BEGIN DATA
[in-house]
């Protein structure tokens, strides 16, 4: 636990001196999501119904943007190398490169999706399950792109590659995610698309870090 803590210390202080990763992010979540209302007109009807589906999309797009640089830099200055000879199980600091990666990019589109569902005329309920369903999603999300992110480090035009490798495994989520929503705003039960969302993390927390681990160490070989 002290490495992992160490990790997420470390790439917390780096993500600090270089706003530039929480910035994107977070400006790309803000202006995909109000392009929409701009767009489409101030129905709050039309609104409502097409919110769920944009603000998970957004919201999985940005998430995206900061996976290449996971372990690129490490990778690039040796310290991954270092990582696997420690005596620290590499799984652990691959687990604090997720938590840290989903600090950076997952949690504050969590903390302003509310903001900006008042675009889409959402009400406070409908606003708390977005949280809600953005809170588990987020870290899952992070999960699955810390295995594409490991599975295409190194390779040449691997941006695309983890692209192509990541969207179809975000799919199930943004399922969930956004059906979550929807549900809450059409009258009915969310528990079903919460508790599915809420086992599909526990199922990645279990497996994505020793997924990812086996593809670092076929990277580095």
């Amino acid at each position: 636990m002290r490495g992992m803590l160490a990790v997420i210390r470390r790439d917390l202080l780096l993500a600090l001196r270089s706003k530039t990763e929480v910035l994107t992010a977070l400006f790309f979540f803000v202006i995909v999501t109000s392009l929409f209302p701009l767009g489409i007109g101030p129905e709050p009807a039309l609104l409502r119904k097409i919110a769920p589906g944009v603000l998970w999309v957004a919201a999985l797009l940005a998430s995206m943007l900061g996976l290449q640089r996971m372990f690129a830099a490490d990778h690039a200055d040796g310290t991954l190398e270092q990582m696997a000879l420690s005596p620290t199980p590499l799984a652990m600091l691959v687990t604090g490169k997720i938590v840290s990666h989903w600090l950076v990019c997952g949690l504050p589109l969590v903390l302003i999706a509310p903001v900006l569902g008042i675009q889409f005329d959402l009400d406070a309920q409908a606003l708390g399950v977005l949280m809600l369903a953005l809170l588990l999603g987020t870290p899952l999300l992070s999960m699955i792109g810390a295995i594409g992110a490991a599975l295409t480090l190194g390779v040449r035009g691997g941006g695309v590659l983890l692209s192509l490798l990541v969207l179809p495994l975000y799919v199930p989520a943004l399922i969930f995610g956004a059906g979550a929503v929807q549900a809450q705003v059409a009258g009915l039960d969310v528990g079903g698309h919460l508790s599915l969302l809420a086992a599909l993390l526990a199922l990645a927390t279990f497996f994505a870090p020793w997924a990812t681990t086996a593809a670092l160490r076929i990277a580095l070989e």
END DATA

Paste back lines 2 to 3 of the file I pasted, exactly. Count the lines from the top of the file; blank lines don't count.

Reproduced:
């Protein structure tokens, strides 16, 4: 636990001196999501119904943007190398490169999706399950792109590659995610698309870090 803590210390202080990763992010979540209302007109009807589906999309797009640089830099200055000879199980600091990666990019589109569902005329309920369903999603999300992110480090035009490798495994989520929503705003039960969302993390927390681990160490070989 002290490495992992160490990790997420470390790439917390780096993500600090270089706003530039929480910035994107977070400006790309803000202006995909109000392009929409701009767009489409101030129905709050039309609104409502097409919110769920944009603000998970957004919201999985940005998430995206900061996976290449996971372990690129490490990778690039040796310290991954270092990582696997420690005596620290590499799984652990691959687990604090997720938590840290989903600090950076997952949690504050969590903390302003509310903001900006008042675009889409959402009400406070409908606003708390977005949280809600953005809170588990987020870290899952992070999960699955810390295995594409490991599975295409190194390779040449691997941006695309983890692209192509990541969207179809975000799919199930943004399922969930956004059906979550929807549900809450059409009258009915969310528990079903919460508790599915809420086992599909526990199922990645279990497996994505020793997924990812086996593809670092076929990277580095």
């Amino acid at each position: 636990m002290r490495g992992m803590l160490a990790v997420i210390r470390r790439d917390l202080l780096l993500a600090l001196r270089s706003k530039t990763e929480v910035l994107t992010a977070l400006f790309f979540f803000v202006i995909v999501t109000s392009l929409f209302p701009l767009g489409i007109g101030p129905e709050p009807a039309l609104l409502r119904k097409i919110a769920p589906g944009v603000l998970w999309v957004a919201a999985l797009l940005a998430s995206m943007l900061g996976l290449q640089r996971m372990f690129a830099a490490d990778h690039a200055d040796g310290t991954l190398e270092q990582m696997a000879l420690s005596p620290t199980p590499l799984a652990m600091l691959v687990t604090g490169k997720i938590v840290s990666h989903w600090l950076v990019c997952g949690l504050p589109l969590v903390l302003i999706a509310p903001v900006l569902g008042i675009q889409f005329d959402l009400d406070a309920q409908a606003l708390g399950v977005l949280m809600l369903a953005l809170l588990l999603g987020t870290p899952l999300l992070s999960m699955i792109g810390a295995i594409g992110a490991a599975l295409t480090l190194g390779v040449r035009g691997g941006g695309v590659l983890l692209s192509l490798l990541v969207l179809p495994l975000y799919v199930p989520a943004l399922i969930f995610g956004a059906g979550a929503v929807q549900a809450q705003v059409a009258g009915l039960d969310v528990g079903g698309h919460l508790s599915l969302l809420a086992a599909l993390l526990a199922l990645a927390t279990f497996f994505a870090p020793w997924a990812t681990t086996a593809a670092l160490r076929i990277a580095l070989e």